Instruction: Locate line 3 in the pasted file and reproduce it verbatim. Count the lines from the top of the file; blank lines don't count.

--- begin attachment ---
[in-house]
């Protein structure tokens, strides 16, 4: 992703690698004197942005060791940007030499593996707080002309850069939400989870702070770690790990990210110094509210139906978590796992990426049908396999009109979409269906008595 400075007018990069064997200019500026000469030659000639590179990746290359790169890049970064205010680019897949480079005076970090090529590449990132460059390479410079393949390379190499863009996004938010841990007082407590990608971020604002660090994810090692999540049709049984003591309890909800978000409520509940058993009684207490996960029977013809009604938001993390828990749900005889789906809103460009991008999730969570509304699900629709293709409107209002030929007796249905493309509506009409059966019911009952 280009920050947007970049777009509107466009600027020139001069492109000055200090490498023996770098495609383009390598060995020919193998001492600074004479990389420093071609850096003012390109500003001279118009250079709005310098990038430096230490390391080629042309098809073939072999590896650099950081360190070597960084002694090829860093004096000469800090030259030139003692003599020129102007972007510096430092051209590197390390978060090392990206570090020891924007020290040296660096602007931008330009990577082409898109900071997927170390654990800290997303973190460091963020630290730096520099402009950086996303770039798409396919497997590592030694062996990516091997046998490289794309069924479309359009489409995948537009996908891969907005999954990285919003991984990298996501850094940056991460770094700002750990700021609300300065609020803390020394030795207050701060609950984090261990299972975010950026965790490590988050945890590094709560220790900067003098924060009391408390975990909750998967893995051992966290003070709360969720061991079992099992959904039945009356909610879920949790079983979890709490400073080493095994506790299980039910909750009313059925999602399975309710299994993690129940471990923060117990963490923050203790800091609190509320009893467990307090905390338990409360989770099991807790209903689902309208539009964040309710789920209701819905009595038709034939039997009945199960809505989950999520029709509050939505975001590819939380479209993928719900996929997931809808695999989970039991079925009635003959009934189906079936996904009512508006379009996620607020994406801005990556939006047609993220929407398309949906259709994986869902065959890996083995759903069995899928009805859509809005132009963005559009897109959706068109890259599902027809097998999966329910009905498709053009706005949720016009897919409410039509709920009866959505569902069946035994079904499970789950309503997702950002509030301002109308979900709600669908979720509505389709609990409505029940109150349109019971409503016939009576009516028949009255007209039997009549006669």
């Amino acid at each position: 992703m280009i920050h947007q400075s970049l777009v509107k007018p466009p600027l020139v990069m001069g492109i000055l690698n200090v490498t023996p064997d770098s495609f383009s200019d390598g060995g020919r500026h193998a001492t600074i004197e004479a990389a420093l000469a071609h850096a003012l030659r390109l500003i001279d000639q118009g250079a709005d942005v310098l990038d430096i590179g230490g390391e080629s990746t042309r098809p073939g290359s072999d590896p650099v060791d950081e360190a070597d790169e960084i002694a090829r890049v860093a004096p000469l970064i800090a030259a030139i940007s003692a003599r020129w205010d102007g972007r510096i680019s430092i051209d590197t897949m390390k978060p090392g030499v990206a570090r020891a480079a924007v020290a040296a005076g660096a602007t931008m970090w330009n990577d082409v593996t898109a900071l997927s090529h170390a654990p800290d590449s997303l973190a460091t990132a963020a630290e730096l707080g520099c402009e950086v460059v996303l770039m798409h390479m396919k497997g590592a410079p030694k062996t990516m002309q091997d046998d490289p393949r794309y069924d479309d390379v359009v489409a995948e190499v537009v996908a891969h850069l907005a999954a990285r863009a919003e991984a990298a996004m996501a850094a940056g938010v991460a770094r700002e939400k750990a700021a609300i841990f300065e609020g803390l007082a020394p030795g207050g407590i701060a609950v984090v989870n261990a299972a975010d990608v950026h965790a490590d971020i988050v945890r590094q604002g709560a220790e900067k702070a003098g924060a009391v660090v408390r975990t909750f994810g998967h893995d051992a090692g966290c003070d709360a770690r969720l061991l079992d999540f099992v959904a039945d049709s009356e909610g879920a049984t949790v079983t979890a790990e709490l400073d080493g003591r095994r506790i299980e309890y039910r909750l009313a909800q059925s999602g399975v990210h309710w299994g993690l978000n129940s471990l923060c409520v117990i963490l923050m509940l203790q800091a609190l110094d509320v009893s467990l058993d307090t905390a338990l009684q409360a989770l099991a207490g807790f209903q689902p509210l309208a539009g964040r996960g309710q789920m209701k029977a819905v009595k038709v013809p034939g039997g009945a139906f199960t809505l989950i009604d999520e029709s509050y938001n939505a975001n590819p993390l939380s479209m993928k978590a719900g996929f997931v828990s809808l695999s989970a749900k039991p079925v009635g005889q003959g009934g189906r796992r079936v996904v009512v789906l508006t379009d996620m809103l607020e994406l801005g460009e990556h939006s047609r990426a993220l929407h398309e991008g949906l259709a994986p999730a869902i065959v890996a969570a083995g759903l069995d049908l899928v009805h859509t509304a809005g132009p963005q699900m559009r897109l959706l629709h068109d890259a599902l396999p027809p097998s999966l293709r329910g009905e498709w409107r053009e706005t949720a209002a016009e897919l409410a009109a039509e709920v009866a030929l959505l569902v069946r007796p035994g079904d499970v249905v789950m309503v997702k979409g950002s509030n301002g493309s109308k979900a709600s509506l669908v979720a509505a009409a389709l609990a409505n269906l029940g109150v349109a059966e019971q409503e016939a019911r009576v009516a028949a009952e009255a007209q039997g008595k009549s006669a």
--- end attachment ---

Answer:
């Amino acid at each position: 992703m280009i920050h947007q400075s970049l777009v509107k007018p466009p600027l020139v990069m001069g492109i000055l690698n200090v490498t023996p064997d770098s495609f383009s200019d390598g060995g020919r500026h193998a001492t600074i004197e004479a990389a420093l000469a071609h850096a003012l030659r390109l500003i001279d000639q118009g250079a709005d942005v310098l990038d430096i590179g230490g390391e080629s990746t042309r098809p073939g290359s072999d590896p650099v060791d950081e360190a070597d790169e960084i002694a090829r890049v860093a004096p000469l970064i800090a030259a030139i940007s003692a003599r020129w205010d102007g972007r510096i680019s430092i051209d590197t897949m390390k978060p090392g030499v990206a570090r020891a480079a924007v020290a040296a005076g660096a602007t931008m970090w330009n990577d082409v593996t898109a900071l997927s090529h170390a654990p800290d590449s997303l973190a460091t990132a963020a630290e730096l707080g520099c402009e950086v460059v996303l770039m798409h390479m396919k497997g590592a410079p030694k062996t990516m002309q091997d046998d490289p393949r794309y069924d479309d390379v359009v489409a995948e190499v537009v996908a891969h850069l907005a999954a990285r863009a919003e991984a990298a996004m996501a850094a940056g938010v991460a770094r700002e939400k750990a700021a609300i841990f300065e609020g803390l007082a020394p030795g207050g407590i701060a609950v984090v989870n261990a299972a975010d990608v950026h965790a490590d971020i988050v945890r590094q604002g709560a220790e900067k702070a003098g924060a009391v660090v408390r975990t909750f994810g998967h893995d051992a090692g966290c003070d709360a770690r969720l061991l079992d999540f099992v959904a039945d049709s009356e909610g879920a049984t949790v079983t979890a790990e709490l400073d080493g003591r095994r506790i299980e309890y039910r909750l009313a909800q059925s999602g399975v990210h309710w299994g993690l978000n129940s471990l923060c409520v117990i963490l923050m509940l203790q800091a609190l110094d509320v009893s467990l058993d307090t905390a338990l009684q409360a989770l099991a207490g807790f209903q689902p509210l309208a539009g964040r996960g309710q789920m209701k029977a819905v009595k038709v013809p034939g039997g009945a139906f199960t809505l989950i009604d999520e029709s509050y938001n939505a975001n590819p993390l939380s479209m993928k978590a719900g996929f997931v828990s809808l695999s989970a749900k039991p079925v009635g005889q003959g009934g189906r796992r079936v996904v009512v789906l508006t379009d996620m809103l607020e994406l801005g460009e990556h939006s047609r990426a993220l929407h398309e991008g949906l259709a994986p999730a869902i065959v890996a969570a083995g759903l069995d049908l899928v009805h859509t509304a809005g132009p963005q699900m559009r897109l959706l629709h068109d890259a599902l396999p027809p097998s999966l293709r329910g009905e498709w409107r053009e706005t949720a209002a016009e897919l409410a009109a039509e709920v009866a030929l959505l569902v069946r007796p035994g079904d499970v249905v789950m309503v997702k979409g950002s509030n301002g493309s109308k979900a709600s509506l669908v979720a509505a009409a389709l609990a409505n269906l029940g109150v349109a059966e019971q409503e016939a019911r009576v009516a028949a009952e009255a007209q039997g008595k009549s006669a």